sun 19/05/2024

Charlie's Dark Angel, Drayton Arms Theatre | reviews, news & interviews

Charlie's Dark Angel, Drayton Arms Theatre

Charlie's Dark Angel, Drayton Arms Theatre

Critic's debut play lurches from the ludicrous to the mundane

Harbouring secrets: Joannah Tincey (Susan) and Kieran Gough (Eric) foreground, with Phoebe Pryce (Ella) and Ben Porter (Charlie)Aimée Watts (Haus of Loud)

The critic James Christopher describes his first stage play as a black comedy, and the opening few moments set out the noir element efficiently enough, if not with any discernable humour. Charlie (Ben Porter) has inherited an old Suffolk farmhouse and lets it out to pay the bills. Its one drawback is an indoor well, a health-and-safety hazard (and maybe haunted), which he plans to fill in with cement.

It’s an unromantic solution, but Charlie, married for two decades to the pragmatic Susan (Joannah Tincey), is not looking for surprises. He gave up a high-earning job to embrace a quiet life.

That’s clearly not going to be possible while Eric (Kieran Gough) is around. Cocky, garrulous, flash with the cash, he turns up with his young Ukrainian girlfriend apparently keen to renew a schoolboy friendship that Charlie, for his part, struggles to recall. That the school is Downside, a Catholic boarding school for boys that has made headlines for all the wrong reasons in recent years, should flag up the way this story is heading.

Three of the four of the characters in this play start out with a secret that they’re keeping from the others. Charlie, on the other hand, if he ever had a secret, seems to have forgotten what it was, and the cogs of Christopher’s plot creak and grind towards bringing it to light.

It’s like false memory syndrome in reverse, which might have worked as a plot device if the material had more credibility. As it is, the drama lurches between the ludicrous and the mundane. How humdrum and, frankly, old hat, to make Susan sexually frustrated and childless; worse, burdened with having never told her husband about an early abortion (the child was his, and “a boy”, as she later blurts out: one example of a need for more thorough research).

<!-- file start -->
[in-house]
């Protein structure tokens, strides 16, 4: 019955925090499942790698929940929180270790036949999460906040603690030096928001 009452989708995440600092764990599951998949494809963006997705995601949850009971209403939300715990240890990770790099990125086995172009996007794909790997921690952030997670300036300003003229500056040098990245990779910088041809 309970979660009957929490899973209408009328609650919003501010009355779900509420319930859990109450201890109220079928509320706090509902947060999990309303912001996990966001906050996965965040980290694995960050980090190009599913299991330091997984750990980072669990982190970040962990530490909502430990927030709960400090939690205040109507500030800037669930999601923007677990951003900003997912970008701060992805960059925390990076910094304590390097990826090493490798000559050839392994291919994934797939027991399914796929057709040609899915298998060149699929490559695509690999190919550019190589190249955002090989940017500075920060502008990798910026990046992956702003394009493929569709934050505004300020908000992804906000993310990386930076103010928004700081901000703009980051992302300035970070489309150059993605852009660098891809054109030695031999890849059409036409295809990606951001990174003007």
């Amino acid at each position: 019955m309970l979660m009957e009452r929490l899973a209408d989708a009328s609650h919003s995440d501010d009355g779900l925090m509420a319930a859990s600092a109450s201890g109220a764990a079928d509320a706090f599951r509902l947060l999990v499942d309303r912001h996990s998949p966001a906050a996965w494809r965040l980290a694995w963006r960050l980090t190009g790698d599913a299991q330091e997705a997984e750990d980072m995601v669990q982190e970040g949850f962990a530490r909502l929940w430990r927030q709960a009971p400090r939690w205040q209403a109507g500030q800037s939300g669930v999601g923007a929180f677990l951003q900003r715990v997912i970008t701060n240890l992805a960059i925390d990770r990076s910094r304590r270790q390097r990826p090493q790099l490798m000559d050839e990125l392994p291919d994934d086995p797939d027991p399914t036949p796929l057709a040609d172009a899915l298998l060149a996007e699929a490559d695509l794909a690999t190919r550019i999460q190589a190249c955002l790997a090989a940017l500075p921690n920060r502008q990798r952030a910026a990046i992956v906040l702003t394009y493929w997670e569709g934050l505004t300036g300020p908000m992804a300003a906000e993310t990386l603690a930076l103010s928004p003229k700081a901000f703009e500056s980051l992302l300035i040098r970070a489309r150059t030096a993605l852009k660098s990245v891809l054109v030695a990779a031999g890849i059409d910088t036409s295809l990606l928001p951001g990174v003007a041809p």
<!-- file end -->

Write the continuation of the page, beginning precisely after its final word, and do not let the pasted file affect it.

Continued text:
Against these and other difficulties in the script, Joannah Tincey and Ben Porter succeed laudably in presenting a basically solid couple going through a rough patch. Phoebe Pryce (pictured right, photo CTGF), making her professional debut as the Ukrainian ex-lap dancer Ella, teases out subtleties in a role that on the page would read as crass. Directing his own play, however, Christopher summons little dramatic tension and makes some very basic errors. The quantity of amber liquid knocked back in one scene would fell a team of oxen.

Barring one purely visual moment, when Susan bodily represents the sexy portrait Ella has painted of her by posing against a door in a golden haze, Charlie’s Dark Angel could be an afternoon play on Radio 4, yet ultimately the off-switch would have been too tempting. The gruesome dénouement is the only time this play fulfils its promise as black comedy, yet I’m still puzzling over whether that bit was meant to be funny.

There are basic errors of direction. The quantity of amber liquid knocked back in one scene would fell a team of oxen


Editor Rating: 
Average: 2 (1 vote)

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